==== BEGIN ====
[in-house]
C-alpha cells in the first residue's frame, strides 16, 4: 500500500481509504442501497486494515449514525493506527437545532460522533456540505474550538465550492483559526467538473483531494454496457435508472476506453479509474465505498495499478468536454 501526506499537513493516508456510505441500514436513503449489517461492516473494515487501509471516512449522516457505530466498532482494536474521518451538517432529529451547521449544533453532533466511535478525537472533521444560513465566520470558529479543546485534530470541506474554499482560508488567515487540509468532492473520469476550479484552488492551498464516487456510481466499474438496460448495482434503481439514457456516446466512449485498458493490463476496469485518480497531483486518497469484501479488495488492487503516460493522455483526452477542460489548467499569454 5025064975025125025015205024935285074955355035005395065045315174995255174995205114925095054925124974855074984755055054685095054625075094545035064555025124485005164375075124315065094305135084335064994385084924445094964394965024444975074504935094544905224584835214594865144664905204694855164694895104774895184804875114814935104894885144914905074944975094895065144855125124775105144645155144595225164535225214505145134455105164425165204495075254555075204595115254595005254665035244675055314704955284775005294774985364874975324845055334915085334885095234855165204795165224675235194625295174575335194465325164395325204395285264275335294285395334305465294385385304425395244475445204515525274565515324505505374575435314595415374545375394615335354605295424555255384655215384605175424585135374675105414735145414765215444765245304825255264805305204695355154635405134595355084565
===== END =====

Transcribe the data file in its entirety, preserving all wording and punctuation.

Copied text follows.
[in-house]
C-alpha cells in the first residue's frame, strides 16, 4: 500500500481509504442501497486494515449514525493506527437545532460522533456540505474550538465550492483559526467538473483531494454496457435508472476506453479509474465505498495499478468536454 501526506499537513493516508456510505441500514436513503449489517461492516473494515487501509471516512449522516457505530466498532482494536474521518451538517432529529451547521449544533453532533466511535478525537472533521444560513465566520470558529479543546485534530470541506474554499482560508488567515487540509468532492473520469476550479484552488492551498464516487456510481466499474438496460448495482434503481439514457456516446466512449485498458493490463476496469485518480497531483486518497469484501479488495488492487503516460493522455483526452477542460489548467499569454 5025064975025125025015205024935285074955355035005395065045315174995255174995205114925095054925124974855074984755055054685095054625075094545035064555025124485005164375075124315065094305135084335064994385084924445094964394965024444975074504935094544905224584835214594865144664905204694855164694895104774895184804875114814935104894885144914905074944975094895065144855125124775105144645155144595225164535225214505145134455105164425165204495075254555075204595115254595005254665035244675055314704955284775005294774985364874975324845055334915085334885095234855165204795165224675235194625295174575335194465325164395325204395285264275335294285395334305465294385385304425395244475445204515525274565515324505505374575435314595415374545375394615335354605295424555255384655215384605175424585135374675105414735145414765215444765245304825255264805305204695355154635405134595355084565